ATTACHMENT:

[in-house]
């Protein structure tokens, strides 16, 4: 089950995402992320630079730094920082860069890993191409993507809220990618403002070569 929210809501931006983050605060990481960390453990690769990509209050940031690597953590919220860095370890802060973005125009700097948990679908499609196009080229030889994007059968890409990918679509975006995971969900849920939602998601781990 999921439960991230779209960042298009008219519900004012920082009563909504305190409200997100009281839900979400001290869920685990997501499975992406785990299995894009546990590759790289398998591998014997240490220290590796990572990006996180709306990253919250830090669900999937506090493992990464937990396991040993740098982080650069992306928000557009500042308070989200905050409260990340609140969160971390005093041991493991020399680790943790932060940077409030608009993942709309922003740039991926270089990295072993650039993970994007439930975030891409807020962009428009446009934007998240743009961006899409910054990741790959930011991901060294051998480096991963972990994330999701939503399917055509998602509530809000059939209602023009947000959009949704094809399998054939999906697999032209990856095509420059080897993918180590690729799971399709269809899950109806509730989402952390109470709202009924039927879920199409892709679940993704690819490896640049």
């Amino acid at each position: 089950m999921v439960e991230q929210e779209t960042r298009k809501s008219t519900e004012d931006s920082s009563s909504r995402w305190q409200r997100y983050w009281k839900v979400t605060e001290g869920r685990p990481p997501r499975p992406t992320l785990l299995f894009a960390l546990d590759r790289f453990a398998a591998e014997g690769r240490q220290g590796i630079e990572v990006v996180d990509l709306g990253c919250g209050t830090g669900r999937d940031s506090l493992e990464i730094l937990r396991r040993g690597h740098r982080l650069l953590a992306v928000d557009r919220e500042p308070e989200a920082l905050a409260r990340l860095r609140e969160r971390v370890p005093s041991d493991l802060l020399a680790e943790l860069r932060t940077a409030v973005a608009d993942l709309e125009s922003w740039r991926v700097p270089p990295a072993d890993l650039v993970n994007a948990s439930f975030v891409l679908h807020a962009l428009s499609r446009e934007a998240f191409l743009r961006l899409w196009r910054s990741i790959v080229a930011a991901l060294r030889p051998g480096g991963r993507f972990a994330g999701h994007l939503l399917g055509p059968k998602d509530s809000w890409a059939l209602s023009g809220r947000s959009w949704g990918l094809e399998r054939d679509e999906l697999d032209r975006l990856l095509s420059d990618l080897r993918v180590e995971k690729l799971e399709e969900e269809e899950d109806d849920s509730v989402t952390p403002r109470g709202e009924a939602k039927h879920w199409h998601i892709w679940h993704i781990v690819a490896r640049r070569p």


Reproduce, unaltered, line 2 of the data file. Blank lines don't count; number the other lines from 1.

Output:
């Protein structure tokens, strides 16, 4: 089950995402992320630079730094920082860069890993191409993507809220990618403002070569 929210809501931006983050605060990481960390453990690769990509209050940031690597953590919220860095370890802060973005125009700097948990679908499609196009080229030889994007059968890409990918679509975006995971969900849920939602998601781990 999921439960991230779209960042298009008219519900004012920082009563909504305190409200997100009281839900979400001290869920685990997501499975992406785990299995894009546990590759790289398998591998014997240490220290590796990572990006996180709306990253919250830090669900999937506090493992990464937990396991040993740098982080650069992306928000557009500042308070989200905050409260990340609140969160971390005093041991493991020399680790943790932060940077409030608009993942709309922003740039991926270089990295072993650039993970994007439930975030891409807020962009428009446009934007998240743009961006899409910054990741790959930011991901060294051998480096991963972990994330999701939503399917055509998602509530809000059939209602023009947000959009949704094809399998054939999906697999032209990856095509420059080897993918180590690729799971399709269809899950109806509730989402952390109470709202009924039927879920199409892709679940993704690819490896640049």